A response to The Problem with Ben Thompson’s ‘Aggregation Theory’, and why the Internet really is different (this Daily Update is freely accessible)
TV is moving from a world where distribution dictates business models to one where business models need to fit the jobs consumers want done. That is the best way to understand Disney’s latest announcement.
Regulators need to stop blindly regulating “the Internet” and instead understand that every part of the Internet stack is different, and only one part is suffering from market failure.
Senator Warren’s proposal about how to regulate tech is wrong about history, the source of tech giant’s power, and the fundamental nature of technology itself. That doesn’t mean there aren’t real problems — and potential solutions — though.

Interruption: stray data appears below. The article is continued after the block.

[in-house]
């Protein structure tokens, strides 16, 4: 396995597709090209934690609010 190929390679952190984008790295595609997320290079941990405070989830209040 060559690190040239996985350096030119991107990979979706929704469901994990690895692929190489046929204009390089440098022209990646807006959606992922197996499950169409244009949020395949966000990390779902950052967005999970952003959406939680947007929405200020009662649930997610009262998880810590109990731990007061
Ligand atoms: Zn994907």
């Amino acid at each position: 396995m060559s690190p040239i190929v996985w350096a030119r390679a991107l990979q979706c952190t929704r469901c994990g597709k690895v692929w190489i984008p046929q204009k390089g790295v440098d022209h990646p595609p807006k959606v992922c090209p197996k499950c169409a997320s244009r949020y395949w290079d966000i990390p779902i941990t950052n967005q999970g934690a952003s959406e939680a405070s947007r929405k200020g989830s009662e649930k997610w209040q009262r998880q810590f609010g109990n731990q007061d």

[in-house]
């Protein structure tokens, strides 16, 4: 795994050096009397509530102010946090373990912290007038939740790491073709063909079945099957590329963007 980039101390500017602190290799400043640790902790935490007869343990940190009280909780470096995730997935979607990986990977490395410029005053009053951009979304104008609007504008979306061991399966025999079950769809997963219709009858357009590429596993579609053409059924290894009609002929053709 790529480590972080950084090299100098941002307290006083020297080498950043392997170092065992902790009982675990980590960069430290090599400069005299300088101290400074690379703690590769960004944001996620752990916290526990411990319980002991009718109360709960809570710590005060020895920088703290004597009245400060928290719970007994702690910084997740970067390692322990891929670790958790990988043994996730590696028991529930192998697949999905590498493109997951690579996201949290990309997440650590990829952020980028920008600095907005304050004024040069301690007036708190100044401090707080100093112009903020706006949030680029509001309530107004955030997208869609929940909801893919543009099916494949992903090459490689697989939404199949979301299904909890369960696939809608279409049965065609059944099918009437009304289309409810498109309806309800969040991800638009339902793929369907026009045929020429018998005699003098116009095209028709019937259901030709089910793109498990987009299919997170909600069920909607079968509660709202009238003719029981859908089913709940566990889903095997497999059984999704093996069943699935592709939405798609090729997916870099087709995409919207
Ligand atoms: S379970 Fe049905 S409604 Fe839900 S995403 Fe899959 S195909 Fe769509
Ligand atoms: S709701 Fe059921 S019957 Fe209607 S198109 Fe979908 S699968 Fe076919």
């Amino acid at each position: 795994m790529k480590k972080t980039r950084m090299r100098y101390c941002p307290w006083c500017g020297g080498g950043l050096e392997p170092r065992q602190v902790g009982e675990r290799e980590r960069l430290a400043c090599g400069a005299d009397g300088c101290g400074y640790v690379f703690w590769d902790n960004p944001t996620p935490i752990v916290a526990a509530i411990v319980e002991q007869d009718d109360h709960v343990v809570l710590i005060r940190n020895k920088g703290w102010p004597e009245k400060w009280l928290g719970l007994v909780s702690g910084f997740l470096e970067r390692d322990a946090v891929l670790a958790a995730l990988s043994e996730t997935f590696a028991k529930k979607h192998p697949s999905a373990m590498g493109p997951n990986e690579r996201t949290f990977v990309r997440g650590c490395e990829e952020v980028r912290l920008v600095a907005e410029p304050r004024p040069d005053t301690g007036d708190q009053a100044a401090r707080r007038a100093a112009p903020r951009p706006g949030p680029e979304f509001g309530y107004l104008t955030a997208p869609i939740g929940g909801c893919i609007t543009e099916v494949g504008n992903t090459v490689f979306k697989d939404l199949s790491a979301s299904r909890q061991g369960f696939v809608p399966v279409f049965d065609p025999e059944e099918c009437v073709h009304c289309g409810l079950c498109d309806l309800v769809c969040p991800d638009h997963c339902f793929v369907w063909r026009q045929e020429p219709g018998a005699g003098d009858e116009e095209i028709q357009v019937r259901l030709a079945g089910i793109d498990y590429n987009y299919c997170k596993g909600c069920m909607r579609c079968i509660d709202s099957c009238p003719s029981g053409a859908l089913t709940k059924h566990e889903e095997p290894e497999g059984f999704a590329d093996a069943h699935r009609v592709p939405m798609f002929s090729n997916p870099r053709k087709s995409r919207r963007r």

Spotify is making a major move into podcasts, where it appears to have clear designs to be the sort of Aggregator it cannot be when it comes to music.
BuzzFeed’s relative scale problem, and why venture capital doesn’t make sense for content, because the future is niche. Plus, important follow-up on Bing and Atlassian.
The lesson of BuzzFeed is that dominant Aggregators like Facebook have no incentive to act against their self interest and support suppliers.
Follow-up on The State of Technology in 2018: the different types of regulation, whether or not the Internet is different, and why consumer tech companies may be weaker than they seem.
The State of Technology, at least in the enterprise space, is strong; consumer tech is another story, and it is time to question the dominance of big companies like Google.
Aggregators succeed by being the best at doing the jobs consumers want done.